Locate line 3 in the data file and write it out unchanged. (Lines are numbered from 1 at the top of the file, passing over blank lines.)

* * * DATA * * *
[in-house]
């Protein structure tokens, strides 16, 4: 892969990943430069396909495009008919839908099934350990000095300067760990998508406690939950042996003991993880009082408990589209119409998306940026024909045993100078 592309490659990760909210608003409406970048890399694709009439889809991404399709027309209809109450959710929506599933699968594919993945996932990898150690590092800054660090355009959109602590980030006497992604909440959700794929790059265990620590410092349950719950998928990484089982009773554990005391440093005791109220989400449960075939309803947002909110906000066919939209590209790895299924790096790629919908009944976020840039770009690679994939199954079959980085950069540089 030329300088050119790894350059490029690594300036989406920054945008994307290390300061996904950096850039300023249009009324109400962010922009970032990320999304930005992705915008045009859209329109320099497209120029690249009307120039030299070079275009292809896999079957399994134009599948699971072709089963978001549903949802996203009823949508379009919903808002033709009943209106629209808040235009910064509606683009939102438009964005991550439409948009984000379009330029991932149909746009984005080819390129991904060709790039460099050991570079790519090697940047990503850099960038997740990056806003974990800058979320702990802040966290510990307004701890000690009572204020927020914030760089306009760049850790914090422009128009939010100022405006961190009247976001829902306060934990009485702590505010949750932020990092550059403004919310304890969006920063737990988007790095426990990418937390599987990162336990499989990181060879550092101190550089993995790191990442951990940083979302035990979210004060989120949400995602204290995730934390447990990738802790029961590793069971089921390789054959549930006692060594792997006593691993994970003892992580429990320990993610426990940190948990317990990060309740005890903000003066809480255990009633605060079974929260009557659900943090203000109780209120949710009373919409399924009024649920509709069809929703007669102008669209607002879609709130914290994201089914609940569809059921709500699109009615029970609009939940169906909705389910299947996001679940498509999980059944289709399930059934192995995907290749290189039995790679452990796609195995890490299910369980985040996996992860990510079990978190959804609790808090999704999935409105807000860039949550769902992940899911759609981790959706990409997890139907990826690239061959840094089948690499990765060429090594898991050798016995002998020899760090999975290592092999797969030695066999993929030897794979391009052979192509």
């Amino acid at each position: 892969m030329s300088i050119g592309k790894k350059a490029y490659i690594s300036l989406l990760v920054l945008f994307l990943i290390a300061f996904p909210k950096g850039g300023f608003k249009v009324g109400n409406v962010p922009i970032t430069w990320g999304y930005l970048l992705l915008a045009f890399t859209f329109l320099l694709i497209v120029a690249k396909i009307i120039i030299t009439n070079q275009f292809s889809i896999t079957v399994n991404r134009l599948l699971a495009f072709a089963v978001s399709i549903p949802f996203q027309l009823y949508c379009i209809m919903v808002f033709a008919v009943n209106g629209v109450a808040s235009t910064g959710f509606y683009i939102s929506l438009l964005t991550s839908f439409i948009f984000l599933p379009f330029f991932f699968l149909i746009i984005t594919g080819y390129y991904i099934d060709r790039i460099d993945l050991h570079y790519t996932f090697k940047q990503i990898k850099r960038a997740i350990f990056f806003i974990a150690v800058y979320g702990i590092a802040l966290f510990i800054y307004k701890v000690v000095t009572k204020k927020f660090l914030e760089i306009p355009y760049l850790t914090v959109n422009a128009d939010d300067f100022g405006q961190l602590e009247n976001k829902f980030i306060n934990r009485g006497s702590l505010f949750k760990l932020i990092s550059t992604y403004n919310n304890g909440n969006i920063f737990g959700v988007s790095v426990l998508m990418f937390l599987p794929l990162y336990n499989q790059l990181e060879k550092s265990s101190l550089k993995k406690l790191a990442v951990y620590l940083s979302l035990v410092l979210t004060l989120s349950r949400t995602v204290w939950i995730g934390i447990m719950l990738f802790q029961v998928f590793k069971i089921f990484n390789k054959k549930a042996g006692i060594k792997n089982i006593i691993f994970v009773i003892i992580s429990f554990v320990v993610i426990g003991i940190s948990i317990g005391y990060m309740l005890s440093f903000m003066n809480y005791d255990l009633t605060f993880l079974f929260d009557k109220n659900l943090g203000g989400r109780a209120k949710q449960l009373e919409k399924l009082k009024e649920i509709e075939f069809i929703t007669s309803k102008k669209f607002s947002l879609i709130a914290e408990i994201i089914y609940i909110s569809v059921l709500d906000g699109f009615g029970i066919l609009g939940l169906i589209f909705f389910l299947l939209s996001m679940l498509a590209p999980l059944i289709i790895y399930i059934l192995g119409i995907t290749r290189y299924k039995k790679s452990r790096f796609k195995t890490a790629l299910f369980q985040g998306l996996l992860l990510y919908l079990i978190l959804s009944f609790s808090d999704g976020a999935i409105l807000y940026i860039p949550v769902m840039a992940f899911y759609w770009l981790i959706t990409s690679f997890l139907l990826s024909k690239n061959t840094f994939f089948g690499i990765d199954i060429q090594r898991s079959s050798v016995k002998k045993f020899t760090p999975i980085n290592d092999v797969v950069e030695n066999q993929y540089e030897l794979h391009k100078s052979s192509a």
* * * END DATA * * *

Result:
């Amino acid at each position: 892969m030329s300088i050119g592309k790894k350059a490029y490659i690594s300036l989406l990760v920054l945008f994307l990943i290390a300061f996904p909210k950096g850039g300023f608003k249009v009324g109400n409406v962010p922009i970032t430069w990320g999304y930005l970048l992705l915008a045009f890399t859209f329109l320099l694709i497209v120029a690249k396909i009307i120039i030299t009439n070079q275009f292809s889809i896999t079957v399994n991404r134009l599948l699971a495009f072709a089963v978001s399709i549903p949802f996203q027309l009823y949508c379009i209809m919903v808002f033709a008919v009943n209106g629209v109450a808040s235009t910064g959710f509606y683009i939102s929506l438009l964005t991550s839908f439409i948009f984000l599933p379009f330029f991932f699968l149909i746009i984005t594919g080819y390129y991904i099934d060709r790039i460099d993945l050991h570079y790519t996932f090697k940047q990503i990898k850099r960038a997740i350990f990056f806003i974990a150690v800058y979320g702990i590092a802040l966290f510990i800054y307004k701890v000690v000095t009572k204020k927020f660090l914030e760089i306009p355009y760049l850790t914090v959109n422009a128009d939010d300067f100022g405006q961190l602590e009247n976001k829902f980030i306060n934990r009485g006497s702590l505010f949750k760990l932020i990092s550059t992604y403004n919310n304890g909440n969006i920063f737990g959700v988007s790095v426990l998508m990418f937390l599987p794929l990162y336990n499989q790059l990181e060879k550092s265990s101190l550089k993995k406690l790191a990442v951990y620590l940083s979302l035990v410092l979210t004060l989120s349950r949400t995602v204290w939950i995730g934390i447990m719950l990738f802790q029961v998928f590793k069971i089921f990484n390789k054959k549930a042996g006692i060594k792997n089982i006593i691993f994970v009773i003892i992580s429990f554990v320990v993610i426990g003991i940190s948990i317990g005391y990060m309740l005890s440093f903000m003066n809480y005791d255990l009633t605060f993880l079974f929260d009557k109220n659900l943090g203000g989400r109780a209120k949710q449960l009373e919409k399924l009082k009024e649920i509709e075939f069809i929703t007669s309803k102008k669209f607002s947002l879609i709130a914290e408990i994201i089914y609940i909110s569809v059921l709500d906000g699109f009615g029970i066919l609009g939940l169906i589209f909705f389910l299947l939209s996001m679940l498509a590209p999980l059944i289709i790895y399930i059934l192995g119409i995907t290749r290189y299924k039995k790679s452990r790096f796609k195995t890490a790629l299910f369980q985040g998306l996996l992860l990510y919908l079990i978190l959804s009944f609790s808090d999704g976020a999935i409105l807000y940026i860039p949550v769902m840039a992940f899911y759609w770009l981790i959706t990409s690679f997890l139907l990826s024909k690239n061959t840094f994939f089948g690499i990765d199954i060429q090594r898991s079959s050798v016995k002998k045993f020899t760090p999975i980085n290592d092999v797969v950069e030695n066999q993929y540089e030897l794979h391009k100078s052979s192509a």